Impulsive responses to emotion as a transdiagnostic vulnerability to internalizing and externalizing symptoms

Sheri L. Johnson, Charles S. Carver, Jutta Joormann

Research output: Contribution to journalArticlepeer-review

78 Scopus citations

Abstract

Introduction: This study explored the hypothesis that impulsive reactions to heightened emotion may reflect a transdiagnostic vulnerability to both externalizing and internalizing symptoms. Methods: A sample of undergraduates completed self-report measures of aggression, borderline personality disorder symptoms, anxiety symptoms, and alcohol problems, and a subset completed interviews that assessed suicidality. All participants also completed self-report measures relating to impulsivity. We predicted that emotion-reactive impulsivity, but not other aspects of impulsivity, would be related to the set of psychopathology symptoms. Results: Multiple regression analyses found that emotion-reactive impulsivity was uniquely related to each of the psychopathology scales, whereas non-emotion-relevant impulsivity was uniquely related only to alcohol problems. Conclusion: Discussion focuses on limitations and clinical implications.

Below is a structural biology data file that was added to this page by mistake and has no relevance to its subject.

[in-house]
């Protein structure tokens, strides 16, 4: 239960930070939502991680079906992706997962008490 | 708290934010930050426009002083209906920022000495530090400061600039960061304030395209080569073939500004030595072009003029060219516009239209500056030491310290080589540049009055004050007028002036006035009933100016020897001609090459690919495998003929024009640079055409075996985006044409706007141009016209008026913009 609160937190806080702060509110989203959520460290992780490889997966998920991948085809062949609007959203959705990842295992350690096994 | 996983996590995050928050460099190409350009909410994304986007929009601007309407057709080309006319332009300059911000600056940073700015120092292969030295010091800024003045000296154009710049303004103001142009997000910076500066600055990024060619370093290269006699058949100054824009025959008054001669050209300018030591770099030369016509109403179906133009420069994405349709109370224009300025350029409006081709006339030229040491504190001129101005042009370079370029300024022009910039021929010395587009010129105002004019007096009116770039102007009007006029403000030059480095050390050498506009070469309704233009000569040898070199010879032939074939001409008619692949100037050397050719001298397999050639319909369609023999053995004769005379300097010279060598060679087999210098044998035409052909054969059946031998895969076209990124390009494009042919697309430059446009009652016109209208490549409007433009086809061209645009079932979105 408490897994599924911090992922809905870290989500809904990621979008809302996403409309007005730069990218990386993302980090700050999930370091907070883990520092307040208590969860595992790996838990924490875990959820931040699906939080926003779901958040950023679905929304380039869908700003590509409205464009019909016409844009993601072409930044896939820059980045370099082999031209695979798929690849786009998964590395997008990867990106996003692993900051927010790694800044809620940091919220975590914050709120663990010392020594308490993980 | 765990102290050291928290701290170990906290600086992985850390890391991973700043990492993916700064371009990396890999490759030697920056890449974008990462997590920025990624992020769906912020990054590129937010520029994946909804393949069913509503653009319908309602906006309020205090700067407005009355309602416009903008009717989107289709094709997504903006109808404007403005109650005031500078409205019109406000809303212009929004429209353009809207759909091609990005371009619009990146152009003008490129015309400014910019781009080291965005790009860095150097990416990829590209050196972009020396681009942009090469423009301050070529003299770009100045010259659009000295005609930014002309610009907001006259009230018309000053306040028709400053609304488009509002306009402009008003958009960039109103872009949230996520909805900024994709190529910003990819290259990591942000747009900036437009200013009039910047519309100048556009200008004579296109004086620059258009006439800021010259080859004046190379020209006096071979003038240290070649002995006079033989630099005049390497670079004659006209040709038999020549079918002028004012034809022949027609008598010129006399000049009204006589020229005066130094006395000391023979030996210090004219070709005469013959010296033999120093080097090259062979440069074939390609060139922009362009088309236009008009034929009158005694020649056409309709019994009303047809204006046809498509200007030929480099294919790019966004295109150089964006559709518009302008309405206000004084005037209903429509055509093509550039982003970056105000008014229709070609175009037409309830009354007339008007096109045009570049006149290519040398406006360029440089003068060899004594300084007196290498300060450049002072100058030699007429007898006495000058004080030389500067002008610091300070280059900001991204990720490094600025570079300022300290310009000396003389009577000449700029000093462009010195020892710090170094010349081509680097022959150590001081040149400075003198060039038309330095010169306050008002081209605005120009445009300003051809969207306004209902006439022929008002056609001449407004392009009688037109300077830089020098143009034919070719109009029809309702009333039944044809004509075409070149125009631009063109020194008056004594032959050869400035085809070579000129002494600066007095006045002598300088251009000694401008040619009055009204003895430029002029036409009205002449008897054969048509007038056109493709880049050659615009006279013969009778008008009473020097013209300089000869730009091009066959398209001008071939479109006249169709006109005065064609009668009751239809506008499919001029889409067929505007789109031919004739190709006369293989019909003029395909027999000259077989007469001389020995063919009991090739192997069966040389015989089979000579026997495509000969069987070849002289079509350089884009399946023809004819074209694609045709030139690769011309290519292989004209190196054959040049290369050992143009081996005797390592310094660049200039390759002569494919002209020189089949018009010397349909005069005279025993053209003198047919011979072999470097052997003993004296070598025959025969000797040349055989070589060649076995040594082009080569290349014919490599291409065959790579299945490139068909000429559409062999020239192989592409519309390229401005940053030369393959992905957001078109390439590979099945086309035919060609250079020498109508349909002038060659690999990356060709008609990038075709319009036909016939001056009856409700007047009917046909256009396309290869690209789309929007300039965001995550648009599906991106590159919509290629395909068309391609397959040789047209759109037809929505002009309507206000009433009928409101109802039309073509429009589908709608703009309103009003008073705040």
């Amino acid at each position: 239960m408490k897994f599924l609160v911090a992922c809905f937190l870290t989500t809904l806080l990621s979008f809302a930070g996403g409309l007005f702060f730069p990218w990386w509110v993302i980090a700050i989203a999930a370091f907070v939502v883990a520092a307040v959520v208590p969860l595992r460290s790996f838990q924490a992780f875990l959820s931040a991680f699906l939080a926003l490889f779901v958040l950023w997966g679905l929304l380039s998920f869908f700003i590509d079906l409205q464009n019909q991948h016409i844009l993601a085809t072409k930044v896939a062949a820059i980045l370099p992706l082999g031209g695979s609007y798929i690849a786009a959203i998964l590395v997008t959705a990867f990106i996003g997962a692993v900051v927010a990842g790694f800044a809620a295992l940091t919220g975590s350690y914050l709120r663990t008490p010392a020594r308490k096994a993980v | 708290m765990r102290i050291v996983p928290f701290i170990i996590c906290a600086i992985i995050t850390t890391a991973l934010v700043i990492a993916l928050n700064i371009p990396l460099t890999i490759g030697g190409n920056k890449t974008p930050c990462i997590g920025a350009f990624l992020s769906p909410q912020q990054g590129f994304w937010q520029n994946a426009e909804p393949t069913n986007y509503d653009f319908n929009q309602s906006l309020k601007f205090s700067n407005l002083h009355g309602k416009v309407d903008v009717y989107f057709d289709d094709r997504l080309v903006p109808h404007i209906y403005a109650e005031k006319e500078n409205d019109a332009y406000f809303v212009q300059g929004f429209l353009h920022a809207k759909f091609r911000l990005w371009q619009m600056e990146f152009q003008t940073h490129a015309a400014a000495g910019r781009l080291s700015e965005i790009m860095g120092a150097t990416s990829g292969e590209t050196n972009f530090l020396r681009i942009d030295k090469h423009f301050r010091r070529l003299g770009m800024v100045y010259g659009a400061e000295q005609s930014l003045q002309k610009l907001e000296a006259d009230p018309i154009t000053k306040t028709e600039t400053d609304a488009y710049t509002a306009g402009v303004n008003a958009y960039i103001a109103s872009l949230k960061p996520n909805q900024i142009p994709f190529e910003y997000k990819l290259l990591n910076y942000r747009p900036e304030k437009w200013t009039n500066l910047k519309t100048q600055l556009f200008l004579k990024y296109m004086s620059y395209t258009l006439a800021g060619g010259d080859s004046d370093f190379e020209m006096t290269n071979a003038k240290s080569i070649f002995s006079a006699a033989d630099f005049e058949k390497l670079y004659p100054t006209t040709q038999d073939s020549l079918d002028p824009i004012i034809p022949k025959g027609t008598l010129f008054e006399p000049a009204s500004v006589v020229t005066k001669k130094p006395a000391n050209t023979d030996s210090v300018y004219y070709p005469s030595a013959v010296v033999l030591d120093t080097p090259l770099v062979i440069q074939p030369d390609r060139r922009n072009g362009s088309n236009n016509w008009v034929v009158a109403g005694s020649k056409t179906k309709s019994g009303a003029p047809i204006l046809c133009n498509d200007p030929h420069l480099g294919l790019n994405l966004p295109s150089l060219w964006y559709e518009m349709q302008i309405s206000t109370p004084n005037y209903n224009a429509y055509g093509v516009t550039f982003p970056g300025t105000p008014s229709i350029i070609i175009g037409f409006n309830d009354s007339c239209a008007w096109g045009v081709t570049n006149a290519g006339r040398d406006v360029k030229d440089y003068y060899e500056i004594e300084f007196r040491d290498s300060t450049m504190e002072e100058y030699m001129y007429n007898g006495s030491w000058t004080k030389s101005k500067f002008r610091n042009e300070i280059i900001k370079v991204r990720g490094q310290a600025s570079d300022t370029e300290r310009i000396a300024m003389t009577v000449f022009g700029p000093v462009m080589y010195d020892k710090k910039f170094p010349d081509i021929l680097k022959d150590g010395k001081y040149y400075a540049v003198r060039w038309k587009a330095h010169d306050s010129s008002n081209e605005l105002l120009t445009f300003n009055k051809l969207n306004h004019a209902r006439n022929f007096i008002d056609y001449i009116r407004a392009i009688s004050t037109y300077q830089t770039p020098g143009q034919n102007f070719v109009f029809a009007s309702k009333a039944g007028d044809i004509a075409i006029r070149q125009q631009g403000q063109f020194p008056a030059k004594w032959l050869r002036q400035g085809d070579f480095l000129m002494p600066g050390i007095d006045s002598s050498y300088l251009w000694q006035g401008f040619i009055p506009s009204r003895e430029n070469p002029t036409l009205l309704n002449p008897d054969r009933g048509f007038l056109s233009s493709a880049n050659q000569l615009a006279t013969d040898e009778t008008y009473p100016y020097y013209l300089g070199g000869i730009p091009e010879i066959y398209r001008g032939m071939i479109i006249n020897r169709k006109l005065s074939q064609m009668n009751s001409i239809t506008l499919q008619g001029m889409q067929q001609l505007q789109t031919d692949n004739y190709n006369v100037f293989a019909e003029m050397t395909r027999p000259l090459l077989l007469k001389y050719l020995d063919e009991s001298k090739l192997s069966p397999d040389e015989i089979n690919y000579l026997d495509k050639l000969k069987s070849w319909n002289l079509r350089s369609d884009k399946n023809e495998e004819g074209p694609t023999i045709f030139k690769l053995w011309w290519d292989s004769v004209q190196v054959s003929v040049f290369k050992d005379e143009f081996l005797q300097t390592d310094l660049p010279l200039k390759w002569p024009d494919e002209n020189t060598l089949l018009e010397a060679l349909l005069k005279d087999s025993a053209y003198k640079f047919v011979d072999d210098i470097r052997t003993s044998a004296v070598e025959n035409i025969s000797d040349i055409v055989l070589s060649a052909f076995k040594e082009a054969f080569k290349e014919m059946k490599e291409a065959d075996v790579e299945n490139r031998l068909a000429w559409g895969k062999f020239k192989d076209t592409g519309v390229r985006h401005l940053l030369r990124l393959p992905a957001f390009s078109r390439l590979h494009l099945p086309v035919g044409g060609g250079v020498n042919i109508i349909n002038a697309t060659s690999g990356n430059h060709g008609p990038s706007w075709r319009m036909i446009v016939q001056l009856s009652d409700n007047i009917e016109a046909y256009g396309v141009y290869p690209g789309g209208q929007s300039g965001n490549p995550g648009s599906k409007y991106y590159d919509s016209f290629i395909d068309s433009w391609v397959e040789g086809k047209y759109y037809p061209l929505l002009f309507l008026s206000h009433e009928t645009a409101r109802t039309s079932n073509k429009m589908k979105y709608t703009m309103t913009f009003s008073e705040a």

Original languageEnglish (US)
Pages (from-to)872-878
Number of pages7
JournalJournal of affective disorders
Volume150
Issue number3
DOIs
StatePublished - Sep 25 2013

Keywords

  • Aggression
  • Alcohol
  • Anxiety
  • Borderline
  • Emotion
  • Impulsivity
  • Problems
  • Transdiagnostic

ASJC Scopus subject areas

  • Psychiatry and Mental health
  • Clinical Psychology

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